Within the span of about two weeks, each of the federal antitrust agencies has been handed a major win in their merger enforcement efforts.
Last Friday, it was the Federal Trade Commission’s turn. The U.S. district court in Boise ordered St. Luke’s Health System, Ltd.—the largest health care system in Idaho—to divest Saltzer Medical Group—the state’s largest independent, multi-specialty physician practice—after concluding that St. Luke’s 2012 acquisition of Saltzer violated Section 7 of the Clayton Act and the Idaho Competition Act. In that matter, the FTC and the State of Idaho joined a challenge initiated by private plaintiffs.
On January 8, the federal district court in San Francisco ruled in a Department of Justice action that Bazaarvoice Inc.’s consummated acquisition of PowerReviews Inc. (see earlier Antitrust Connect posting). Both trials were held around the same time last Fall.
With little elaboration, the federal district court in Boise held that the acquisition by St. Luke’s of Saltzer would have to be undone.
“Although possibly not the intended goal of the Acquisition, it appears highly likely that health care costs will rise as the combined entity obtains a dominant market position that will enable it to (1) negotiate higher reimbursement rates from health insurance plans that will be passed on to the consumer, and (2) raise rates for ancillary services (like x-rays) to the higher hospital-billing rates,” the court concluded.
The decision hints at the tension between an integrated health system and a competitive health system.
The court suggested that the anticompetitive effects might not have been the intended goal of the acquisition. Rather, the acquisition was intended to improve patient outcomes, and it would have had that effect if left intact, in the court’s view.
“St. Luke’s is to be applauded for its efforts to improve the delivery of health care in the Treasure Valley,” the court said. “But there are other ways to achieve the same effect that do not run afoul of the antitrust laws and do not run such a risk of increased costs.”
The decision was based on the reasons set forth in a separately-filed Findings of Fact and Conclusions of Law, according to the court. However, this filing was sealed to allow counsel to file any objections. The objections are due by January 27. After the court reviews the objections, it will determine whether any redactions are needed before the decision is filed in an unsealed form. The dispute over redactions will not change the result in the case, the court noted.
St. Luke’s is an Idaho not-for-profit health system that operates six hospitals, including a 399-bed hospital in Boise, and more than 100 outpatient centers and clinics throughout central and southwest Idaho and eastern Oregon. Saltzer was Idaho’s largest independent, multi-specialty physician practice group with 44 physicians.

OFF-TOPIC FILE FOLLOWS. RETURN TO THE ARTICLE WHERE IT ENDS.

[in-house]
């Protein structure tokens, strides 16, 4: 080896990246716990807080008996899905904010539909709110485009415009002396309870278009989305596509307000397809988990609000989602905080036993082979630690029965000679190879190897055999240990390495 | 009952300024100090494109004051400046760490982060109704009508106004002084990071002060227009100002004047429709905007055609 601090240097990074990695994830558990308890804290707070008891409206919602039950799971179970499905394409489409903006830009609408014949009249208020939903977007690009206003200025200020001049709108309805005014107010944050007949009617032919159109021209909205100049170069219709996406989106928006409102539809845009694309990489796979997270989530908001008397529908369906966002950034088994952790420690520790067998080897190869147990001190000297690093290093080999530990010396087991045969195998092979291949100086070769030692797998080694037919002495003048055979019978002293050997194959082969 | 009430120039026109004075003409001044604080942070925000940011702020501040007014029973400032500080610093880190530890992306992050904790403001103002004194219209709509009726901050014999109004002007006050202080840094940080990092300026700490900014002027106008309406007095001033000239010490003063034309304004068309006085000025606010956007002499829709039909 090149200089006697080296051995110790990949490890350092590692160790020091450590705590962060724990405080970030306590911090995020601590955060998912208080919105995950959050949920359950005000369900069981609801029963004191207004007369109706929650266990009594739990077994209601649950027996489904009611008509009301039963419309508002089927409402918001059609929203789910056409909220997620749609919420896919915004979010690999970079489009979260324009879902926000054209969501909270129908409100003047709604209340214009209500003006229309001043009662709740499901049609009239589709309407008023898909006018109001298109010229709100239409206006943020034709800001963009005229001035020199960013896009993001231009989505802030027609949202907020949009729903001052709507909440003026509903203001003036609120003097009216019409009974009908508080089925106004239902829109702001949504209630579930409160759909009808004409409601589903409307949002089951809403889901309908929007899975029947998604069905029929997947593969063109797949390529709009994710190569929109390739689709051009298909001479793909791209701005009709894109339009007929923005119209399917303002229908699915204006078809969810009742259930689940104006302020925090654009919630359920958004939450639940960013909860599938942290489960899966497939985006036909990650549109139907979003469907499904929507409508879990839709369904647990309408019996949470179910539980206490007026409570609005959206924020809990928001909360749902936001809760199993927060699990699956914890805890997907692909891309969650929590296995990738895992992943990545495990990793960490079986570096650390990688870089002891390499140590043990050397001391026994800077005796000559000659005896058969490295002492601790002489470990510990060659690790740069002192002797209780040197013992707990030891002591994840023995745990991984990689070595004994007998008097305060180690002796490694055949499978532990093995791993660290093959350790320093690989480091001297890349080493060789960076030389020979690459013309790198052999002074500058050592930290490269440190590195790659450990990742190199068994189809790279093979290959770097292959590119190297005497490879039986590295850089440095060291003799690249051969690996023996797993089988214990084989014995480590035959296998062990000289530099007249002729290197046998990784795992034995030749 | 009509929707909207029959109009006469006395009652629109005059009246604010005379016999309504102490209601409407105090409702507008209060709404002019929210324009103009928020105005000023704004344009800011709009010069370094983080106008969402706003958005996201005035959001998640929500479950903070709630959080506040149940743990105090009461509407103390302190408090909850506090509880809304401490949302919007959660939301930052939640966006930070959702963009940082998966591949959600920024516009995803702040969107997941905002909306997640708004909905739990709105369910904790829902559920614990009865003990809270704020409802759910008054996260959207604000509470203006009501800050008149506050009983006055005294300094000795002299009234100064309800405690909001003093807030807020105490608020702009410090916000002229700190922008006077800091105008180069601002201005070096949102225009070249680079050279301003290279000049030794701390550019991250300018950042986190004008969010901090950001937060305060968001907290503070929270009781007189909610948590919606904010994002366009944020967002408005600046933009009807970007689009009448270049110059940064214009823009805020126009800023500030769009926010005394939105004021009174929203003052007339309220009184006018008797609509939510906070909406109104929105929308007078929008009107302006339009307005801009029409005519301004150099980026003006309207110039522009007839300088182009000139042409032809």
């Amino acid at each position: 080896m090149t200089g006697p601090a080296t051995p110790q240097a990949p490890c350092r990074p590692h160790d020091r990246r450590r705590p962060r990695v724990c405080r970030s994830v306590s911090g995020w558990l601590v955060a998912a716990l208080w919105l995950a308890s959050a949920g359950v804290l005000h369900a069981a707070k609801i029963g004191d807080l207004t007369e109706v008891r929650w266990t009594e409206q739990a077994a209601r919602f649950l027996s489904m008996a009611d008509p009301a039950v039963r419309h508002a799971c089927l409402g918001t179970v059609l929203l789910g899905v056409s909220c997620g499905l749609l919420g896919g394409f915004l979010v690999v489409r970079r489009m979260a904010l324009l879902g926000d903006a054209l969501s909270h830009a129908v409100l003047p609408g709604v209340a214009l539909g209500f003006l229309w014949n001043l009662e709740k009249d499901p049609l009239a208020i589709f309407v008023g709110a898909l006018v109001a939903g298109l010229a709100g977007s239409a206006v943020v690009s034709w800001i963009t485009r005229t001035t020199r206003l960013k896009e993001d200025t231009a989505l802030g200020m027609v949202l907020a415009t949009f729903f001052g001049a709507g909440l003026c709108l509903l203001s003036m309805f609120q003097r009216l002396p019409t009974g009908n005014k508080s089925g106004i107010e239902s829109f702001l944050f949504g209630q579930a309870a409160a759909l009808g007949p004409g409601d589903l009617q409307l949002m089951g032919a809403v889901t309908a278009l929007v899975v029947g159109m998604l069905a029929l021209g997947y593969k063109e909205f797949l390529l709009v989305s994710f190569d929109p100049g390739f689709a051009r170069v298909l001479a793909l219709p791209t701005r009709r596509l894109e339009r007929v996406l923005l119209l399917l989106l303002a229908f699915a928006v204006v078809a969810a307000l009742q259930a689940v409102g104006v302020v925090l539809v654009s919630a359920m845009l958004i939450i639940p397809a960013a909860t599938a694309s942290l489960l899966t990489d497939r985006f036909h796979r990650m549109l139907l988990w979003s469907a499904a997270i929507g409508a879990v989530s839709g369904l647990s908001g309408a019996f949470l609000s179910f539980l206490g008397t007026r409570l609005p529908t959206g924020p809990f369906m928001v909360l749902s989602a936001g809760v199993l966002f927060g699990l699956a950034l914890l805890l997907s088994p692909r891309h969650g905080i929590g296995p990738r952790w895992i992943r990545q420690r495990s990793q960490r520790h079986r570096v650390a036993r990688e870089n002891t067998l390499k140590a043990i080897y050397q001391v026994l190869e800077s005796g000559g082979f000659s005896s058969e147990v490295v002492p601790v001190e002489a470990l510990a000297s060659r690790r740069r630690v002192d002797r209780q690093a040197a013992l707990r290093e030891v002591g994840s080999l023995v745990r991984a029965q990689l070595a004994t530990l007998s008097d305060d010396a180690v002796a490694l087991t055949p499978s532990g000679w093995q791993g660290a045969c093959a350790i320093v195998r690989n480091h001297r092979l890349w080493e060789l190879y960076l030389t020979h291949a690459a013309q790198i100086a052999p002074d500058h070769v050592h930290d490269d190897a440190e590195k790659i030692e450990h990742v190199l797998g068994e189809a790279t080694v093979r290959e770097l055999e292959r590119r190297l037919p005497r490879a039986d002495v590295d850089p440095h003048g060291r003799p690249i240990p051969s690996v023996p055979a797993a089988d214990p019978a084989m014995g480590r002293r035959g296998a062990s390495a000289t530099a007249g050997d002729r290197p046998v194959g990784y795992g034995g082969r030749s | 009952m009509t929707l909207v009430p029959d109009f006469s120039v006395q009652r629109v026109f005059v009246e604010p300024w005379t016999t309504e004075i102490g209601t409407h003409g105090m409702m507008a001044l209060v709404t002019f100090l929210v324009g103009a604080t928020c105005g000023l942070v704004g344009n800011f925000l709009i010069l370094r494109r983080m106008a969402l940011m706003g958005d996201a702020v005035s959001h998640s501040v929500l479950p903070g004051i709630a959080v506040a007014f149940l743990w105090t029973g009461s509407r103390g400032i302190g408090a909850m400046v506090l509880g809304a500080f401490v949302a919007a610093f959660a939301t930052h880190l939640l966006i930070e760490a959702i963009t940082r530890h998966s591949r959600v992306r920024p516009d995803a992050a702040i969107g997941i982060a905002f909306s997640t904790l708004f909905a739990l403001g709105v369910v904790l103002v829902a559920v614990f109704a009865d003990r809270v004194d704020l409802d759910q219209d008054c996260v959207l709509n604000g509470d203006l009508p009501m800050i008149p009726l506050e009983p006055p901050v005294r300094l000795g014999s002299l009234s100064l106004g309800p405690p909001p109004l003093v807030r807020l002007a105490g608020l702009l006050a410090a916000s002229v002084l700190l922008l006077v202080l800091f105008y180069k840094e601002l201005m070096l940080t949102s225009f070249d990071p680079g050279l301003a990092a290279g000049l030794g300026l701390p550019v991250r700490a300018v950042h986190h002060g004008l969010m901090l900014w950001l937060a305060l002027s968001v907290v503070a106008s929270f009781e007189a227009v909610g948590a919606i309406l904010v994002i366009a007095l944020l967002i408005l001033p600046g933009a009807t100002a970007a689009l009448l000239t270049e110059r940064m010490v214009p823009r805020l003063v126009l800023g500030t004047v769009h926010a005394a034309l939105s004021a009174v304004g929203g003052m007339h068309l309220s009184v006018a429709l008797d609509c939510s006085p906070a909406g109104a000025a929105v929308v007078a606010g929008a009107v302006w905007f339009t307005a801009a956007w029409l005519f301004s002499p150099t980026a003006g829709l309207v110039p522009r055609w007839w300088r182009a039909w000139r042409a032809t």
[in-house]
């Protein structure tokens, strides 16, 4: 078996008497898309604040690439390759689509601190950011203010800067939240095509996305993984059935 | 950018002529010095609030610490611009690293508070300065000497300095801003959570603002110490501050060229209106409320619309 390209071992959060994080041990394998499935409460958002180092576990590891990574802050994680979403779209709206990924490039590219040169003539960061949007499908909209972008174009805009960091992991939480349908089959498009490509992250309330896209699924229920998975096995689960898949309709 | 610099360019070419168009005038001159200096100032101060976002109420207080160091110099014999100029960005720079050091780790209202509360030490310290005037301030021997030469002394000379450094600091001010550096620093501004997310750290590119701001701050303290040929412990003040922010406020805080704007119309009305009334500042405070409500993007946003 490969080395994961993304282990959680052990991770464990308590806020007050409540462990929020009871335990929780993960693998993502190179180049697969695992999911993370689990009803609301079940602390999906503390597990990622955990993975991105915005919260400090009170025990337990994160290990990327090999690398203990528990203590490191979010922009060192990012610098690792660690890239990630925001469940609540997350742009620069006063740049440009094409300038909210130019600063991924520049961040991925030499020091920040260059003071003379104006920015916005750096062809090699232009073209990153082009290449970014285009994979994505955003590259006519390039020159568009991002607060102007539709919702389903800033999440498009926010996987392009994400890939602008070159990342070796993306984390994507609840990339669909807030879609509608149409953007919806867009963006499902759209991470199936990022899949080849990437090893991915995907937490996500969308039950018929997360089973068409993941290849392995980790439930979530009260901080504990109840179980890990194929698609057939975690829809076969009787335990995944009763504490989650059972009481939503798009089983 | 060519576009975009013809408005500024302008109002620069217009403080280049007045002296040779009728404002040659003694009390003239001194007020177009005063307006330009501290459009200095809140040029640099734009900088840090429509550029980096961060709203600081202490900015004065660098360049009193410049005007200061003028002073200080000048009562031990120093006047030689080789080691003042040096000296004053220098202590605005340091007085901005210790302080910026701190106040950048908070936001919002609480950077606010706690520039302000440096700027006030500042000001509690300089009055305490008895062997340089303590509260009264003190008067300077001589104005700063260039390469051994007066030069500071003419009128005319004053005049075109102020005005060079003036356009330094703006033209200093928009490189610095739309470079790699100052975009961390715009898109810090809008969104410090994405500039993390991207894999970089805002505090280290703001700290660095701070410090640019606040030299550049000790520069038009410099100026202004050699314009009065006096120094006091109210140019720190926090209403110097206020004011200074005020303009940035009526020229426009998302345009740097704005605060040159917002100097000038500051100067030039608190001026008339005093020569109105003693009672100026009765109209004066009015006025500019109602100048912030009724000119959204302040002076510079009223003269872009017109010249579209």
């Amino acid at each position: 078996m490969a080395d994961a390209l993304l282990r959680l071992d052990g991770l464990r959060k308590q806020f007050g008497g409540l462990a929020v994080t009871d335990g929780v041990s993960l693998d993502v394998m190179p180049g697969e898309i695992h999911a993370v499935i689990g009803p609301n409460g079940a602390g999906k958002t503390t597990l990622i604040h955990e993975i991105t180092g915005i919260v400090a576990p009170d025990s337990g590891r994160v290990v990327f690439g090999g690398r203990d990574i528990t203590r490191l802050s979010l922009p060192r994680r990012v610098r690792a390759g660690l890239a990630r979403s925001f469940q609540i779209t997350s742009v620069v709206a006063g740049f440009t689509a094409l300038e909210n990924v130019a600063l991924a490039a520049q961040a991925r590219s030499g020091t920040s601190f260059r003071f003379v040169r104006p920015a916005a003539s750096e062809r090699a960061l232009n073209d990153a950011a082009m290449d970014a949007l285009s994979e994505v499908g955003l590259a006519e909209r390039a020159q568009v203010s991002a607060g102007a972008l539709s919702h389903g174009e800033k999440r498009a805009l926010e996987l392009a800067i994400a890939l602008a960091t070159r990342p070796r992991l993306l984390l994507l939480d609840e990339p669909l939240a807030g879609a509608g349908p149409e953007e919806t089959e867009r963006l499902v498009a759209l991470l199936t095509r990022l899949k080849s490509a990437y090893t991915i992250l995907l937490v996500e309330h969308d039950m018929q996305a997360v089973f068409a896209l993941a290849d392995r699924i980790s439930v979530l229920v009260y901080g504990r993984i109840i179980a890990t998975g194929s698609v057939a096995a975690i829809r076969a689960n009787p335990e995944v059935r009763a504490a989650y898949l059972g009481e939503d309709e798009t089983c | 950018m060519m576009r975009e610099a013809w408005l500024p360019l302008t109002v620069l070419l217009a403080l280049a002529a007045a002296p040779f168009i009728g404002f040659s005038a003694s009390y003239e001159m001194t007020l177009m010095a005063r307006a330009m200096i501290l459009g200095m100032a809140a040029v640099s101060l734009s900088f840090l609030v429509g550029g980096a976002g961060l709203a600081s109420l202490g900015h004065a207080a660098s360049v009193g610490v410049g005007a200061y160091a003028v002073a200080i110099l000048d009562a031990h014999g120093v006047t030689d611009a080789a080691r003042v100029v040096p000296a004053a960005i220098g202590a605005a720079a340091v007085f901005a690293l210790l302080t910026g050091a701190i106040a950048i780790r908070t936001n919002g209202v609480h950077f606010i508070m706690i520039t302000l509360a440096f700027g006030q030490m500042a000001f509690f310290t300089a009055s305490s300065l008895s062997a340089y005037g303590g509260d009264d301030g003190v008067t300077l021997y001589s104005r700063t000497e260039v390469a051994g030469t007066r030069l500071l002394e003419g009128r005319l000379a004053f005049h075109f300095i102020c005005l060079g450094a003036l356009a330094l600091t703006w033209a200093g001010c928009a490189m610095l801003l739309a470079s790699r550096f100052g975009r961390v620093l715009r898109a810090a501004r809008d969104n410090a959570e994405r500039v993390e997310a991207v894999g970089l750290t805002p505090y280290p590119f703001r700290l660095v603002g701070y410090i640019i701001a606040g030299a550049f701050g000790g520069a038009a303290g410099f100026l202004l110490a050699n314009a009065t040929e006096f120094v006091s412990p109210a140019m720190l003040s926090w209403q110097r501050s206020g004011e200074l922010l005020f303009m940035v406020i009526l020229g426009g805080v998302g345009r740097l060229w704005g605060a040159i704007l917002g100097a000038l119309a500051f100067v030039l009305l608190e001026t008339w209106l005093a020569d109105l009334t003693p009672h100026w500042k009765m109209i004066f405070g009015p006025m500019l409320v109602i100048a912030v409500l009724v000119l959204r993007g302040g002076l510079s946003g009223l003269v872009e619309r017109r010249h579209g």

Boise-based hospital operator Saint Alphonsus Health System, Inc. and Treasure Valley Hospital (TVH)—a nine-bed physician-owned, short–term care, non-emergency hospital in Boise—filed a lawsuit in 2012 to block the proposed combination of St. Luke’s and Saltzer. After a motion for a preliminary injunction filed by the complaining hospital operators was denied, the merger was consummated. A few months later, the FTC and Idaho Attorney General filed a complaint, challenging the deal. The trial began in September 2013 and went forward, despite the partial shutdown of the federal government in October. Testimony concluded on October 21.
Companies in the health care industry and elsewhere contemplating mergers and acqusitions should proceed with caution in light of the recent decisions.
“Entities considering physician practice mergers and acquisitions will need to carefully consider the antitrust implications of their transactions in the future,” said David A. Ettinger of Honigman Miller Schwartz and Cohn LLP, who represented Saint Alphonsus. “This is likely to apply in particular to primary care physicians, to whom patients are particularly loyal, and who often serve patients in very localized areas. As a result, acquisitions of primary care physician groups creating large shares in even local areas may raise significant antitrust concerns.”
FTC Chairwoman’s Reaction
FTC Chairwoman Edith Ramirez called the ruling “an important victory.” She added that “keeping health care costs low and quality high by ensuring vigorous competition between providers is, and will continue to be, a top Commission priority.”